I went to a yacht club on the Chesapeake Bay for lunch last week and there in the bar was a wall of liquor lockers. Does anyone remember these? In places where alcohol was illegal, people could come to private clubs and bring their own liquor. They would keep it in a locker like these and whenever they came to the club, the bartender could take the liquor and make them a drink. Ridiculous, isn’t it?
Yep, the Roaring Twenties roared in urban China as well as in the Western world. I was browsing through a really nice antiques store in Williamsburg, VA, recently and came across these restored furniture pieces. For some reason, they screamed “Shanghai” to me, so I asked the owner what they were and I was right! (That doesn’t happen very often.) These came from Shanghai and they date from the 1920s. The buyer thinks they are hotel furniture from that period. Aren’t they cool?
As most of you know, authors have little or nothing to say about the cover design for their books. I am very fortunate that my publishers have always listened to my comments and have adjusted their artwork accordingly. Here is what happened earlier this month when the publisher sent me the cover art for my next book.
It’s a beautiful cover, one I would love to have if I had written a romance novel. I responded that I was disappointed because it was so similar to the previous book’s cover (also shades of brown featuring a girl wearing a cloche hat) and because the cheerful smile on the pretty lady looked seemed more suited to a romantic romp than a murder mystery.
Next they sent this, a cover that had been developed at the same time but was their second choice. I preferred it over the pretty girl cover because it was 1) different, 2) red and black are good mystery/thriller colors. But when I showed it to 3 people, only one of them could identify the round thing. One person thought it was a part of a gun; another thought it was a gear. Can you tell what it is? It’s a film reel. I was similarly perplexed by the reddish thing on the right, which at first I thought was a rosebud. Only later did I see a hat. I expressed my concerns.
So they sent this version, where you can see a bit of film looping from the reel and where the man in the hat is sharper and carrying a gun. This is good for another reason: the story begins with the shooting death of a silent-film projectionist in a movie theater in the Roaring Twenties. I’m very happy with the final results. So . . . what do you think? Is it a compelling cover? (P.S. The book is due for release August 1.)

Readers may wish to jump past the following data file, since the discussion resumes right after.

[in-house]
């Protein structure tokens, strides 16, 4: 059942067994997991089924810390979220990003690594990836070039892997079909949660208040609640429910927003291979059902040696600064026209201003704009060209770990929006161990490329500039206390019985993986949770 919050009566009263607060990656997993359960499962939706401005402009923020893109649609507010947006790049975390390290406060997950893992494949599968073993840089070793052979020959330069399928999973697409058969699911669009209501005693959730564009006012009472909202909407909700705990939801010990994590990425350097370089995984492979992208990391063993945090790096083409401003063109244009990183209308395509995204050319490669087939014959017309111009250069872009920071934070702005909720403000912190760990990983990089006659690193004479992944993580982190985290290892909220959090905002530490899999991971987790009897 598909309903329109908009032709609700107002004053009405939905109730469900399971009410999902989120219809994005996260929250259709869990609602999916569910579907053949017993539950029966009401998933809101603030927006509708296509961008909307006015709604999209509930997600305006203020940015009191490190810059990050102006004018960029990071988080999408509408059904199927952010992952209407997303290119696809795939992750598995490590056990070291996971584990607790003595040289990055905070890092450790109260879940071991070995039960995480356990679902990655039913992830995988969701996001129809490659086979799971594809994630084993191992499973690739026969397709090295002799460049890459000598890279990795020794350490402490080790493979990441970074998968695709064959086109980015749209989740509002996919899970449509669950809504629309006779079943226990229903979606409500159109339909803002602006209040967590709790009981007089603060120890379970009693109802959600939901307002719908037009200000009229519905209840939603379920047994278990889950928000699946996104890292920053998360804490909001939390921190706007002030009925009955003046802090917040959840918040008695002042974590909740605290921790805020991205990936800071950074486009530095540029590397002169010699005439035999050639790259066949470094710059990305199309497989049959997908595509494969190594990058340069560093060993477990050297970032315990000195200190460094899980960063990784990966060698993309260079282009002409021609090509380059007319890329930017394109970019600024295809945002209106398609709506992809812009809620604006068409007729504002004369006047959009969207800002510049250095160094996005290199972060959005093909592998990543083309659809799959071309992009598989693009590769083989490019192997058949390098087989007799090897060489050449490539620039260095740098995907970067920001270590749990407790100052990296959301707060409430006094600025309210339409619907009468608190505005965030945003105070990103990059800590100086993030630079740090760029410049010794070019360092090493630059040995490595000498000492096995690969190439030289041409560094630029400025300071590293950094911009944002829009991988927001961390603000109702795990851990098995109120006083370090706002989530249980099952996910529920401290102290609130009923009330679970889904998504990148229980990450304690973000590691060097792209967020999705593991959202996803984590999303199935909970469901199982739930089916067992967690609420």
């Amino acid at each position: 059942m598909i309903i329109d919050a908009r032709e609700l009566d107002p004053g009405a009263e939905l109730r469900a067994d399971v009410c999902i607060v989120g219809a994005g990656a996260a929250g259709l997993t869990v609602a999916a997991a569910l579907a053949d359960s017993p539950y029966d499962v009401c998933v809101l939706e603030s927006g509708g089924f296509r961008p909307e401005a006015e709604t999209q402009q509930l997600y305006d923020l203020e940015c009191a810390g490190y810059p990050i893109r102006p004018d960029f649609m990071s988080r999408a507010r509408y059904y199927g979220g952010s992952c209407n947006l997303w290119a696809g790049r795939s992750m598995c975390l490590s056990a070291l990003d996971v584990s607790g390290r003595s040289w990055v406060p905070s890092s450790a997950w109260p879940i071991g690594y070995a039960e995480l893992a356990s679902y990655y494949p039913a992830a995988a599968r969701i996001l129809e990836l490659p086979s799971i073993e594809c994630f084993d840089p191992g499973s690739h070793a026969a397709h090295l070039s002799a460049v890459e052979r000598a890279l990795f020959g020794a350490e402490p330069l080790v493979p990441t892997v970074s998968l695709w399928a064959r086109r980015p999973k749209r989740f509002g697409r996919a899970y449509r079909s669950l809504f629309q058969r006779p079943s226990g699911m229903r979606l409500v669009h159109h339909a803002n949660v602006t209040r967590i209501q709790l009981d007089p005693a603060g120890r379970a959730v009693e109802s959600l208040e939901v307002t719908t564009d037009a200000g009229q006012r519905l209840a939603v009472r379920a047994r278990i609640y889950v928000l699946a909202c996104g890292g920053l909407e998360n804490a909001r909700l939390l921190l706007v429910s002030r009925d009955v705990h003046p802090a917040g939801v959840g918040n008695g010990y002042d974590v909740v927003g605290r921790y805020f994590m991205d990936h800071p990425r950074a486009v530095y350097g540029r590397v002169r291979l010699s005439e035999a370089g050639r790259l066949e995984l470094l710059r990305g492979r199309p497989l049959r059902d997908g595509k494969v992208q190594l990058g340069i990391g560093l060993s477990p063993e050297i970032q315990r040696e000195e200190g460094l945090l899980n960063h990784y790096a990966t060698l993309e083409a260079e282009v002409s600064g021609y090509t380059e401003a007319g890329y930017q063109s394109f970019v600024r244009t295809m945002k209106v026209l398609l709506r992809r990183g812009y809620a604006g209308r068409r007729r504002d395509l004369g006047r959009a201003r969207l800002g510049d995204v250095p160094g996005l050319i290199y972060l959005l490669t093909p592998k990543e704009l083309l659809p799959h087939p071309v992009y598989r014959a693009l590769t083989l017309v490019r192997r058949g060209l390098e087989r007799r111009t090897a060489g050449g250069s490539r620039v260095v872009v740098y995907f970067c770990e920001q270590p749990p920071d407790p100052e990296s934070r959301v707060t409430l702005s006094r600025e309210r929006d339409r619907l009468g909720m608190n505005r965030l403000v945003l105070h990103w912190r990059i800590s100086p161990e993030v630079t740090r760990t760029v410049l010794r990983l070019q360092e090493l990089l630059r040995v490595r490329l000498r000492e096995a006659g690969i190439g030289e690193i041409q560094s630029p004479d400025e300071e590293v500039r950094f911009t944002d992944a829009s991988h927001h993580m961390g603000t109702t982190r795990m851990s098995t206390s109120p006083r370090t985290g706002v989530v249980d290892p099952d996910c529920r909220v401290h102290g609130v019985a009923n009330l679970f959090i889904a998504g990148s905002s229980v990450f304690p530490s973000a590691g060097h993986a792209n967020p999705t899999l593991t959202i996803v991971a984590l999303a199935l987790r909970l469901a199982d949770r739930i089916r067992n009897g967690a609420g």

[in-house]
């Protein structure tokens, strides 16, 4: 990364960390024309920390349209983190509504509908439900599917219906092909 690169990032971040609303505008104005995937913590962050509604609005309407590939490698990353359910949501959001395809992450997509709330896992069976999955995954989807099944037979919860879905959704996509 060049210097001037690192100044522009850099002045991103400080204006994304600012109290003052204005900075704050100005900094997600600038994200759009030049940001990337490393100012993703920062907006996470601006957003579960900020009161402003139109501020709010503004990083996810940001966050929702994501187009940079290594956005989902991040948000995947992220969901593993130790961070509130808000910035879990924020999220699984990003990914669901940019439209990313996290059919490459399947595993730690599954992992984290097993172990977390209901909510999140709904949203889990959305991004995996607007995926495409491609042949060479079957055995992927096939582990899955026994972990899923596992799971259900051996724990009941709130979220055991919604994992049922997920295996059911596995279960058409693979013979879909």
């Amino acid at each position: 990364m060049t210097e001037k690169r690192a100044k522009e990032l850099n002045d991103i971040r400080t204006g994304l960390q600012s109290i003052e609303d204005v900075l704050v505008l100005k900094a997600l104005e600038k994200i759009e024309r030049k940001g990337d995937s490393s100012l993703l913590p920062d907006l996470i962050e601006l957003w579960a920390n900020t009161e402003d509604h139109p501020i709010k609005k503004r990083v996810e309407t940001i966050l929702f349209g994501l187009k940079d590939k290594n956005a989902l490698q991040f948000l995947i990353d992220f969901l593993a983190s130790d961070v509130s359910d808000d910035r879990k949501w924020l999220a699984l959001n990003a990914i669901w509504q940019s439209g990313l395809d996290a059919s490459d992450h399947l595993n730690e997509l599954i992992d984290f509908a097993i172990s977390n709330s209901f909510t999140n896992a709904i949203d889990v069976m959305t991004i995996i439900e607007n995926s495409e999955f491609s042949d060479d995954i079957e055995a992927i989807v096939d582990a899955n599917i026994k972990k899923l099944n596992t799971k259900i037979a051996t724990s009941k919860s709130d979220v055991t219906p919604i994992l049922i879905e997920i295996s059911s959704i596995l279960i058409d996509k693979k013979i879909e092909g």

People often ask where writers get their ideas. The answer is “everywhere.” Here’s one specific example:
I read this marvelous article in the Richmond newspaper about twin brothers who made moonshine in the 1950s and 60s when it was illegal in Virginia. Being identical twins helped when they reached a courtroom, because witnesses couldn’t identify the accused for certain. Which brother was it? They couldn’t say for sure. That gives me a good idea for a plot device: having identical twin bootleggers beat the rap because no one could tell them apart. Read the whole article here:
Of all the excesses brought by Prohibition, the story of Etta Mae Miller must be at the top of the list. Etta Mae Miller, a 48-year-old mother of ten, lived in Michigan, a state with some of the toughest anti-alcohol laws during Prohibition. One 1927 law was one of those “three strikes and your out” sort of laws, whereby the third felony landed you in prison for life. Well, possessing a pint of alcohol was a felony in Michigan, and you know where this story is going.
Etta Mae was the first woman sentenced to life in prison under this law. She was found guilty for having two pints of gin in her home. (Police could get a warrant to search a private home if they thought they smelled liquor nearby.) With 2 previous felonies for alcohol possession on her record, she was sentenced to life in prison. Her husband, by the way, was also in jail for liquor-related offenses, but not under a life sentence. (I could not find a photo of either Mr. or Mrs. Miller, and these are not the Miller children, just a picture of 1920s children I found on the Internet–excuse the liberty.)
Public outcry against the “Life for a Pint” law was strong, and Michigan’s Governor Fred W. Green was not pleased to find 10 new orphans placed in the state’s care. The state supreme court reversed the decision and Mrs. Miller went home to her brood.
On January 17, I like to mark the anniversary of the first day of Prohibition back in 1920 with a drink! That’s what most drinkers did that year, they held a wake at their favorite bar on January 16, the last legal day to drink, and went home to mourn.